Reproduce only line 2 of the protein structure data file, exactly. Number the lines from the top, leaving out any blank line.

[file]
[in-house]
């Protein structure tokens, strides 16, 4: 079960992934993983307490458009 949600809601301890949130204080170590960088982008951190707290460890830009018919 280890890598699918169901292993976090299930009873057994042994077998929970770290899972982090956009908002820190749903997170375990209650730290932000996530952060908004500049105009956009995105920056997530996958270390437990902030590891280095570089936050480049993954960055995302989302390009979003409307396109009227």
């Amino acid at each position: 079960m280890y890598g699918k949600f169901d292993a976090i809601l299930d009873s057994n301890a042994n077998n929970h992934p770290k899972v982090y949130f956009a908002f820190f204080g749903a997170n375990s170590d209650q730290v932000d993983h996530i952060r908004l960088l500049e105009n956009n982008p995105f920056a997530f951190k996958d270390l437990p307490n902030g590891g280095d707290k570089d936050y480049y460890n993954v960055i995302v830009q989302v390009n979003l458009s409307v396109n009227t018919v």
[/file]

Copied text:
């Protein structure tokens, strides 16, 4: 079960992934993983307490458009 949600809601301890949130204080170590960088982008951190707290460890830009018919 280890890598699918169901292993976090299930009873057994042994077998929970770290899972982090956009908002820190749903997170375990209650730290932000996530952060908004500049105009956009995105920056997530996958270390437990902030590891280095570089936050480049993954960055995302989302390009979003409307396109009227």